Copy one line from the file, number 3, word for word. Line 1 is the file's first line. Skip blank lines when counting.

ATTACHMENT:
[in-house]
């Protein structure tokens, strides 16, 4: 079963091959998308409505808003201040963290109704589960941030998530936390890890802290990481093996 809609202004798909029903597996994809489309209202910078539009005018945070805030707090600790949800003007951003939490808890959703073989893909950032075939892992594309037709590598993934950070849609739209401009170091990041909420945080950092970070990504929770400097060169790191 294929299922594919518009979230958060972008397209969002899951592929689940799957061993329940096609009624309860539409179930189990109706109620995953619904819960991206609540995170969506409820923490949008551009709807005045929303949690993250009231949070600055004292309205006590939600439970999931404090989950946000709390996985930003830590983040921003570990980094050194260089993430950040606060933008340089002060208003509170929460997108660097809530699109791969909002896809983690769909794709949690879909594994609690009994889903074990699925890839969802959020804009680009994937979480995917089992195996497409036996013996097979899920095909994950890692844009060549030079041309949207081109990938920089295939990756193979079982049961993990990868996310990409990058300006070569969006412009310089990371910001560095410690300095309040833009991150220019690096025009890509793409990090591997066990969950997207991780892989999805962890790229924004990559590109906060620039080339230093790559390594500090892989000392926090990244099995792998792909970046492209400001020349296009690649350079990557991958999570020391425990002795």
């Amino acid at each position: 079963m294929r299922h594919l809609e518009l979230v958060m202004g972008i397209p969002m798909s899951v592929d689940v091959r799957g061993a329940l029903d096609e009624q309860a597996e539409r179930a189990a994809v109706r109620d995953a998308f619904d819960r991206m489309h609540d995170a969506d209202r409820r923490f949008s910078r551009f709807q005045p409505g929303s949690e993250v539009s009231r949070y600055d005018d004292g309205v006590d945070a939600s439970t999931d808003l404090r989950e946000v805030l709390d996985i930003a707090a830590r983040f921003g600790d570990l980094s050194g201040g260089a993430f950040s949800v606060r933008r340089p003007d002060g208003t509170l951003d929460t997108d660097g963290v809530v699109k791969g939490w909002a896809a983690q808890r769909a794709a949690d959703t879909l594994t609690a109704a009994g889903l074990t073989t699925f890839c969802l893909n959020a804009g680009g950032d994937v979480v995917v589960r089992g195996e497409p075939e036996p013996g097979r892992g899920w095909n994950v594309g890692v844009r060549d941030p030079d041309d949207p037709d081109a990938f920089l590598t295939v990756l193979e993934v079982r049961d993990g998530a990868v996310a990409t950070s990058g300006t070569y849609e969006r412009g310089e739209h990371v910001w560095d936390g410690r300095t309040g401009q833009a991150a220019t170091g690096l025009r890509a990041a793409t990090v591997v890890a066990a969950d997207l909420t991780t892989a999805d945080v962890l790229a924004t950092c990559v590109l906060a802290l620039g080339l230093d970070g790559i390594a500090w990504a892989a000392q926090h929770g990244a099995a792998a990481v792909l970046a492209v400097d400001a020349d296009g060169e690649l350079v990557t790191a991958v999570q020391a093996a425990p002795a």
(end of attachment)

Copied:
């Amino acid at each position: 079963m294929r299922h594919l809609e518009l979230v958060m202004g972008i397209p969002m798909s899951v592929d689940v091959r799957g061993a329940l029903d096609e009624q309860a597996e539409r179930a189990a994809v109706r109620d995953a998308f619904d819960r991206m489309h609540d995170a969506d209202r409820r923490f949008s910078r551009f709807q005045p409505g929303s949690e993250v539009s009231r949070y600055d005018d004292g309205v006590d945070a939600s439970t999931d808003l404090r989950e946000v805030l709390d996985i930003a707090a830590r983040f921003g600790d570990l980094s050194g201040g260089a993430f950040s949800v606060r933008r340089p003007d002060g208003t509170l951003d929460t997108d660097g963290v809530v699109k791969g939490w909002a896809a983690q808890r769909a794709a949690d959703t879909l594994t609690a109704a009994g889903l074990t073989t699925f890839c969802l893909n959020a804009g680009g950032d994937v979480v995917v589960r089992g195996e497409p075939e036996p013996g097979r892992g899920w095909n994950v594309g890692v844009r060549d941030p030079d041309d949207p037709d081109a990938f920089l590598t295939v990756l193979e993934v079982r049961d993990g998530a990868v996310a990409t950070s990058g300006t070569y849609e969006r412009g310089e739209h990371v910001w560095d936390g410690r300095t309040g401009q833009a991150a220019t170091g690096l025009r890509a990041a793409t990090v591997v890890a066990a969950d997207l909420t991780t892989a999805d945080v962890l790229a924004t950092c990559v590109l906060a802290l620039g080339l230093d970070g790559i390594a500090w990504a892989a000392q926090h929770g990244a099995a792998a990481v792909l970046a492209v400097d400001a020349d296009g060169e690649l350079v990557t790191a991958v999570q020391a093996a425990p002795a």